October 23, 2014

How can radiologists detect breast cancer more accurately?

Research suggests having them do diagnostic workups of some of their own recalled cases

SEATTLE—Flash quiz: Do you remember taking tests in school and getting immediate feedback on how you did? Maybe learning promptly what you did right—and where you should have made different choices—helped to improve your future performance.

“Likewise, some people believe that radiologists do better at distinguishing cancer from noncancerous spots if they learn quickly what the outcome of a diagnostic workup is—by seeing a woman through that workup,” said Diana Buist, PhD, MPH, a senior investigator at Group Health Research Institute. “But this idea had never been tested.”

That’s why Dr. Buist led a study of more than 650,000 screening mammograms interpreted by 96 radiologists in the Breast Cancer Surveillance Consortium (BCSC). These mammograms were linked to cancer registries to evaluate how well radiologists did screening mammography. She and a BCSC team found consistently higher rates of cancer detection for those radiologists who interpreted more diagnostic mammograms that resulted from recall of screening mammograms that they had interpreted than for radiologists who interpreted fewer of these mammograms.

The study report, called “Effect of radiologists’ diagnostic workup volume on interpretive performance,” is in the November issue of Radiology, and Dr. Buist is on a Radiology podcast (skip to 16:38 – 37:45 for Dr. Buist’s discussion of the effect of workup volume on performance).

Putting it all together

When radiologists interpret screening mammograms, they decide whether to call patients back for diagnosis. Some radiologists read only screening mammograms—not diagnostic ones and many times a different radiologist is reading the diagnostic mammogram exam than the radiologist who saw something on the screening exam, Dr. Buist explained. But what if radiologists do the diagnostic work on some of their screening mammograms that they have recalled for diagnosis? Then, the research team found, radiologists tend to read screening mammograms with higher sensitivity and cancer detection rate—although also with more false alarms. (When a woman without breast cancer is called back after screening mammography for extra testing, she has a “false positive.”)

So making radiologists work up some of their own recalled cases and interpret more mammograms (which has previously been linked to fewer false alarms) could improve screening performance—and cancer detection, the research team concluded.

“Our study found that breast cancer screening could be more accurate if every year radiologists interpreted not only a minimum number of mammograms, but also at least 50 diagnostic workups that resulted in screening exams that they interpreted as needing additional imaging,” Dr. Buist said. What her team didn’t expect to find was that radiologists who worked up more of the screening exams they thought were abnormal also tended to have higher false-positive rates. The same team previously reported in the same journal that radiologists who interpret more mammograms and spend some time reading diagnostic mammograms do better at determining which suspicious breast lesions are cancer.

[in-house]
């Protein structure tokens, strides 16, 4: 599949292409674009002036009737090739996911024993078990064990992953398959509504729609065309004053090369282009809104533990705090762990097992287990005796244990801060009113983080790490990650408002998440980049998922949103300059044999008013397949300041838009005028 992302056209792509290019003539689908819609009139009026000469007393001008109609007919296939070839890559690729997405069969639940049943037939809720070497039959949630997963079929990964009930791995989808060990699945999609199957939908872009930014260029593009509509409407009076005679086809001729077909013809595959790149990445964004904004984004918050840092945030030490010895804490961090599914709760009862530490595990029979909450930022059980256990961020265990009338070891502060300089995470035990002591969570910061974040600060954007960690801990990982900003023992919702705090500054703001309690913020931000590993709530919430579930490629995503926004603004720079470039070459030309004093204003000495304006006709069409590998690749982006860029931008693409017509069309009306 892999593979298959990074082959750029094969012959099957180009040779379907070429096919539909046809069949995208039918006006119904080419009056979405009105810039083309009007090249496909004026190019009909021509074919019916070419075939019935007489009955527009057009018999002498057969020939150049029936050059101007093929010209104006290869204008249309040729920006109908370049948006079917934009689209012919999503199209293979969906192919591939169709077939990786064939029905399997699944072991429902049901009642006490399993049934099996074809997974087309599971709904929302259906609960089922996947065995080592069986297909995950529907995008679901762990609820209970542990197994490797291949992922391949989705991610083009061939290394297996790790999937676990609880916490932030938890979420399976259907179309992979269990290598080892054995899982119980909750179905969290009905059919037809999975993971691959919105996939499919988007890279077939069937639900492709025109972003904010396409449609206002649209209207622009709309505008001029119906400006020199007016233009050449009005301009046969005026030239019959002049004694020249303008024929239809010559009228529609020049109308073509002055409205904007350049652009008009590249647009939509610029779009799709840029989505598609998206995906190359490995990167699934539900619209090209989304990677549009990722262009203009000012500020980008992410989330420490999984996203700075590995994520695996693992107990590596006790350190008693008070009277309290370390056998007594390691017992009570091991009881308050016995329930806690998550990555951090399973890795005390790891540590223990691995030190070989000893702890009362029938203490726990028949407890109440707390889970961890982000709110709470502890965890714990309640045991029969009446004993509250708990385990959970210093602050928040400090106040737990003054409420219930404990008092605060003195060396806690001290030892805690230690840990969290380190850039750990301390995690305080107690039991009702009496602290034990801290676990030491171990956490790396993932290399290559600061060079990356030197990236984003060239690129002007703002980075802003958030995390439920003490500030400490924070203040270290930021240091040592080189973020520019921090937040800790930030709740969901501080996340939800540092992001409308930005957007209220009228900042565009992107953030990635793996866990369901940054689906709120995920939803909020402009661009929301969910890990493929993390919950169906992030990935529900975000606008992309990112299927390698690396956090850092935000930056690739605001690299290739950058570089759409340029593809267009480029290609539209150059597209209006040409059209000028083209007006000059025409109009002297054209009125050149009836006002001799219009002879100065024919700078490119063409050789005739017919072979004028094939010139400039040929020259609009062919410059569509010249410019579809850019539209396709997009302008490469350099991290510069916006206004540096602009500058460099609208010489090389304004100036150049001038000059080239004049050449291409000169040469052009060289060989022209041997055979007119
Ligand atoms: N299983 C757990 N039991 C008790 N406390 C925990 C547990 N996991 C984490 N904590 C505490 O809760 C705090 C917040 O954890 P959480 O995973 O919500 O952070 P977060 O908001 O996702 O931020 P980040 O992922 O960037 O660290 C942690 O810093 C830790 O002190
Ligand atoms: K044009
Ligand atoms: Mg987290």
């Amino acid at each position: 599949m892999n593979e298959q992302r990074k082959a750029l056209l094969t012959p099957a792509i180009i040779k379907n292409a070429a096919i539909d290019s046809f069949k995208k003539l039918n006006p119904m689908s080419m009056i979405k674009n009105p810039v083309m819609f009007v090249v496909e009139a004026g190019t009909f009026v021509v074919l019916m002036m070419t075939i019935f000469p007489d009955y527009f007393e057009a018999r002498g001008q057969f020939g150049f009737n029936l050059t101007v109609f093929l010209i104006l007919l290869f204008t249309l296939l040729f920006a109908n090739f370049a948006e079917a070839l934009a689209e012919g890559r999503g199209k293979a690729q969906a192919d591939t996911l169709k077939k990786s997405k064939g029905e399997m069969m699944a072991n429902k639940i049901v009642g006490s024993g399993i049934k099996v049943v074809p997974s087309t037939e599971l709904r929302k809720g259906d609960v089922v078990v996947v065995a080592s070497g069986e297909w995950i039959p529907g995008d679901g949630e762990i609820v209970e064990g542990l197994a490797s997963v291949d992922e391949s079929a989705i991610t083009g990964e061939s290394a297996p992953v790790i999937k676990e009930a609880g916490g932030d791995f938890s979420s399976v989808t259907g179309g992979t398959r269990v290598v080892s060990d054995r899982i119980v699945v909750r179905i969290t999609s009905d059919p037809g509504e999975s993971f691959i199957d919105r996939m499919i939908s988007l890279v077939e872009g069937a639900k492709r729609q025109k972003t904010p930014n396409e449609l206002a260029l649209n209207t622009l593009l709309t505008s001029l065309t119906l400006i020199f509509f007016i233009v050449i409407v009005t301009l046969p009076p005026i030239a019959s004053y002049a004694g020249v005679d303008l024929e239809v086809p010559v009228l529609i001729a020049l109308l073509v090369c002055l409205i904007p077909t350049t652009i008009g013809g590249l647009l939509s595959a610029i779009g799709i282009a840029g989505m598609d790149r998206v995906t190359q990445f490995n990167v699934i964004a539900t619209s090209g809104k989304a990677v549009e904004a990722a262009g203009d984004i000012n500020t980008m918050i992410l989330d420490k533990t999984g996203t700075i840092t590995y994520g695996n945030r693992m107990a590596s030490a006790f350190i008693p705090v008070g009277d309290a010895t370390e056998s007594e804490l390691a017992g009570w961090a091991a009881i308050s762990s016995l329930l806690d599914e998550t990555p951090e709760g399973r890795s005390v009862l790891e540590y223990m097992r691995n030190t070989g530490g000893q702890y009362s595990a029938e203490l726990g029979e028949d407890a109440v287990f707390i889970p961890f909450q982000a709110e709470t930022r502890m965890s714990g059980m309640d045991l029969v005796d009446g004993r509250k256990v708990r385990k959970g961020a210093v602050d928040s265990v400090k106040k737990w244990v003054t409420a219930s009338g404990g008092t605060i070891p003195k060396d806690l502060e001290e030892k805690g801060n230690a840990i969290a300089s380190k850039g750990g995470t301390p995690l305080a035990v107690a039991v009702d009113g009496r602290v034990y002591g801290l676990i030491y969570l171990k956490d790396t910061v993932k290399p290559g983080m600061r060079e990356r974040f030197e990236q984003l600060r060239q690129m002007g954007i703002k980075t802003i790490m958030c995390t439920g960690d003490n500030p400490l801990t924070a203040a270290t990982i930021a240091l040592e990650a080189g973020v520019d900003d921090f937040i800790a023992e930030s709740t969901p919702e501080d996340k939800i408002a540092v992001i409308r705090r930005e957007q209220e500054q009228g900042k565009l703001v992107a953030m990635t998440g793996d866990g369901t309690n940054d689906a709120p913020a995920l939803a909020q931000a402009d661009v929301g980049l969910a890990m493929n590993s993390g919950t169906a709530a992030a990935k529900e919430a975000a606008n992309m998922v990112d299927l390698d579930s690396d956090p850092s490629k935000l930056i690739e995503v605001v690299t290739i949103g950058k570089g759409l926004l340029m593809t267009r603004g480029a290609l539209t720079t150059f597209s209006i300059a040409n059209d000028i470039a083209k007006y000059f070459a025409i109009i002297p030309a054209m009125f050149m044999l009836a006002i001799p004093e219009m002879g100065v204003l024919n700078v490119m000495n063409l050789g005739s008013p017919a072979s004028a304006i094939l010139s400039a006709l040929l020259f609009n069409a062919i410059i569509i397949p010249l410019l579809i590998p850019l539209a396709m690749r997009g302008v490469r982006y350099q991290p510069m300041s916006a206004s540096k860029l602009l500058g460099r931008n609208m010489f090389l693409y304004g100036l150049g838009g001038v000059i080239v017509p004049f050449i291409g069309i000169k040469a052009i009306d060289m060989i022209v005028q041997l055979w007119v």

Dr. Buist is chairing an Institute of Medicine panel that will convene in 2015 to evaluate evidence that has evolved since the last report was issued in 2005. She is also an affiliate investigator at the Fred Hutchinson Cancer Research Center, an affiliate professor in the Departments of Epidemiology and Health Services at the University of Washington School of Public Health, and a senior scholar in residence at AcademyHealth.

Her BCSC coauthors included Diana Miglioretti, PhD, of Group Health Research Institute and the University of California, Davis; Melissa Anderson, MS, of Group Health Research Institute; and colleagues at the American Cancer Society; the National Cancer Institute; Oregon Health & Science University (OHSU); Washington University; Dartmouth University; University of Vermont; University of North Carolina; and University of California, San Francisco (UCSF).

This research was supported by the National Cancer Institute BCSC (U01CA63740, U01CA86076, U01CA86082, U01CA70013, U01CA69976, U01CA63731, U01CA63736, U01CA70040, HHSN261201100031C). Portions of the data collection were supported by the National Cancer Institute and the Agency for Healthcare Research and Quality (R01 CA107623) and the National Cancer Institute (K05 CA104699).

Breast Cancer Surveillance Consortium

The Breast Cancer Surveillance Consortium (BCSC) is the nation's largest and most comprehensive collection of breast cancer screening information. It's a research resource for studies designed to assess the delivery and quality of breast cancer screening and related patient outcomes in the United States. The BCSC is a National Cancer Institute-funded collaborative network of seven mammography registries with linkages to tumor and/or pathology registries. The network is supported by a central Statistical Coordinating Center. Currently, the Consortium's database contains information on over 9.9 million mammographic examinations, 2.4 million women, and 120,800 breast cancer cases (100,500 invasive cancers and 20,300 ductal carcinoma in situ). For more information, visit http://breastscreening.cancer.gov.

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